Driving in multiple conditions often means that a specific set of tires is required. Take winter driving, for example, these are conditions where tires with a specific set of features need to be used.
Unlike summer tires which are designed for driving on warm tarmac, winter tires are the ones that remain “softer” in situations where rubber hardens. Another aspect of these tires is the tread pattern, which helps a lot in snowy conditions.
As good as this sounds, snow tires have some limitations, so people revert to additional tire equipment. The most common thing people use is chains.
There are many discussions about the conditions in which things are getting confused, and I’ll be discussing that in today’s article. Before I dive into the details, let’s define a few things.
Snow Tires vs Chains
The reality of this is that these two things aren’t quite comparable. Snow tires are the ones you’d get for driving in harsher winter conditions. On the other hand, chains are there to help you get improved winter performance in situations where winter tires will struggle.
With that said, things aren’t black and white, and there are multiple aspects that you need to consider. There are cases where chains can damage your tires or not provide the performance you need.
What are snow tires?
You probably already know this, but let’s go over it. A winter tire has 2 important aspects that enable it to deliver performance in winter conditions.
Tire manufacturers work hard on developing rubber compounds that can remain soft in colder conditions. The compound should be able to remain soft and, at the same time, survive getting heated up a bit on longer journeys.
Even though sometimes they are called snow tires, winter tires are designed to be driven in the winter, naturally. This covers dry and wet roads, snow, and ice. Naturally, the performance won’t be equal in each condition, but they’ll do a much better job when compared with summer or even all-season tires.
The performance delivered by a winter tire doesn’t come only from the rubber compound. Manufacturers fine-tune the tread pattern for providing traction if you ever need to drive in snow. Specially designed blocks, zig-zag pattern, and biting edges help these tires dig into snow and offer usable traction.
What are snow chains?
Snow chains are a set of equipment that can be fitted to a tire to improve in areas where “naked” tires won’t be able to perform. In fact, many states like Colorado and Utah have chain laws that require the use of chains on any 2WD vehicle during a snowstorm. This is most often seen in the mountains near ski resorts in states that get a heavy amount of snowfall. A common reason why people would get chains is if they have all-season tires and need an additional performance in snow and ice conditions.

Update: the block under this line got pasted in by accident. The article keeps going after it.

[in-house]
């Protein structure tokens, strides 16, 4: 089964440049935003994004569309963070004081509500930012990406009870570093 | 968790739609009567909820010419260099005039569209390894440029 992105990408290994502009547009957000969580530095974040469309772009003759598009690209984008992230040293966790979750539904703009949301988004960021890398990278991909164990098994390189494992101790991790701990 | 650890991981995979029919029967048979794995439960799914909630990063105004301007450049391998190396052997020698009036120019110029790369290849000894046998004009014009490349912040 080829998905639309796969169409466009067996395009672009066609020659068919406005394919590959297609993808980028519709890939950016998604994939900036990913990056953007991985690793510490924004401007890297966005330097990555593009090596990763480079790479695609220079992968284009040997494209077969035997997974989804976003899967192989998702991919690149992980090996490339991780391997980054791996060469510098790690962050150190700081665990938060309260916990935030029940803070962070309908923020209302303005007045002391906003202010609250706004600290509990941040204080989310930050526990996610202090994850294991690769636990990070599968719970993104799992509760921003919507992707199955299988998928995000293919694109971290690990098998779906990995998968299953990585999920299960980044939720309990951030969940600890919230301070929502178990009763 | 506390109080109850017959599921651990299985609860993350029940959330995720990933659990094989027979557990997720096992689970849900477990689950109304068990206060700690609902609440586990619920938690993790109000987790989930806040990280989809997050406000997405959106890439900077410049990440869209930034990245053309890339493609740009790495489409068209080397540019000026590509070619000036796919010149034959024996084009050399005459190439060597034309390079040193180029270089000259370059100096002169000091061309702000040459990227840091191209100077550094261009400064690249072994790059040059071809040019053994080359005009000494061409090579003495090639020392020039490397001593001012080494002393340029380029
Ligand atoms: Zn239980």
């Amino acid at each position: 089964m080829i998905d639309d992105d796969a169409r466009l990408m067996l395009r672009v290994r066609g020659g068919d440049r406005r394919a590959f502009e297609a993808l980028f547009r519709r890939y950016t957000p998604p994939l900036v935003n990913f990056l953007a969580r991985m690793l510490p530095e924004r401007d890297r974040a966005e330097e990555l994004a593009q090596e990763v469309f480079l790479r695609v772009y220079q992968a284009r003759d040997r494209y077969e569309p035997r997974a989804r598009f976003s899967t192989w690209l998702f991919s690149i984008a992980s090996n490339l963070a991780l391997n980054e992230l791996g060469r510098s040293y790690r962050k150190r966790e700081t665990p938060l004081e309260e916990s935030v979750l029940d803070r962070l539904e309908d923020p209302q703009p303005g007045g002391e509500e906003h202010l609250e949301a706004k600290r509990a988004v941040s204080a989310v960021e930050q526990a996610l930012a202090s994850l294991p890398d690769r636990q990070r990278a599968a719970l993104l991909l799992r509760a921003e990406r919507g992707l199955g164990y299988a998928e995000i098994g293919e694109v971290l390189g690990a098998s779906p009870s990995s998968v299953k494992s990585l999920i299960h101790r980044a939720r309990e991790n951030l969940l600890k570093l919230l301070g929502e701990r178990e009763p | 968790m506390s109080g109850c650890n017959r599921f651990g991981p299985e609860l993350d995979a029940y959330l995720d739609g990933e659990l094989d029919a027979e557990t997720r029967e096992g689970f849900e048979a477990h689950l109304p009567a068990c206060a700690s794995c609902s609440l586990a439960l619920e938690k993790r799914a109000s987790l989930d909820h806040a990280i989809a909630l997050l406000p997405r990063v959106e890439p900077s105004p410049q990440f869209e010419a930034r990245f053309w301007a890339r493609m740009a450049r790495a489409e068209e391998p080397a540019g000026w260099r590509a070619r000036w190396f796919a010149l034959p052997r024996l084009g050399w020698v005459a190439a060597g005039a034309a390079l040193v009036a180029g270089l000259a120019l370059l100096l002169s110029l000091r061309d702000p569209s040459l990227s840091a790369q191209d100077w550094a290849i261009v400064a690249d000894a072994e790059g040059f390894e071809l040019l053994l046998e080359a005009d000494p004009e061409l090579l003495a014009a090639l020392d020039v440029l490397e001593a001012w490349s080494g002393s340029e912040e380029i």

Imagine this: an all-season tire is usable in snow, but it has some limitations. While it can deliver traction in lighter conditions, in harsher ones, it will struggle. This is something that chains can improve on.
Having the chains wrapped around the tires means that the traction will be much better. Chains also help very much in icy conditions.
A winter tire’s performance is limited on ice. Sure, some can offer decent and usable performance, but unless you fit them with studs, you won’t have a great time.
Speaking of studs, this is a good time as any to mention that they are a cheaper alternative to studded tires. They are relatively inexpensive, and it takes no more than 5 to 10 minutes to install them.
Chains are designed to offer better performance in snow conditions, and they do that admirably. A while ago, I tested the performance on Michelin’s flagship winter tire, the X-Ice Xi3, and a few cheap options I managed to get my hands on.
In a direct comparison, the Michelin was better out of all of the others combined. Better performance, more traction, and most importantly, it was the most controllable one, which shouldn’t come as a surprise.
I conducted the test in multiple conditions, ranging from light to deep snow and ice. As I mentioned previously, winter tires aren’t marvelous on ice, but the Michelin was still the best option across the board.
I pulled a set of chains and started fitting them to the cheap tires to see if I’d see a difference in performance. About an hour later and I had a different respect for them.
Regardless of the conditions, the “chained” tires were able to deliver more traction and shortened the braking distances. This was especially noticeable when comparing them on ice. Chains generally do the same thing as studs, so, again, this shouldn’t surprise anyone.
In the handling department, the chains did nothing for the cheap tires, and to be honest, they can’t do anything to make improvements. The handling falls on the tire, and the dynamics remain more or less unchanged.
When should you consider chains?
Tire chains aren’t something you should fit on your tires with the first snow and take them off in spring. While they offer improved performance, you shouldn’t rely too much on them.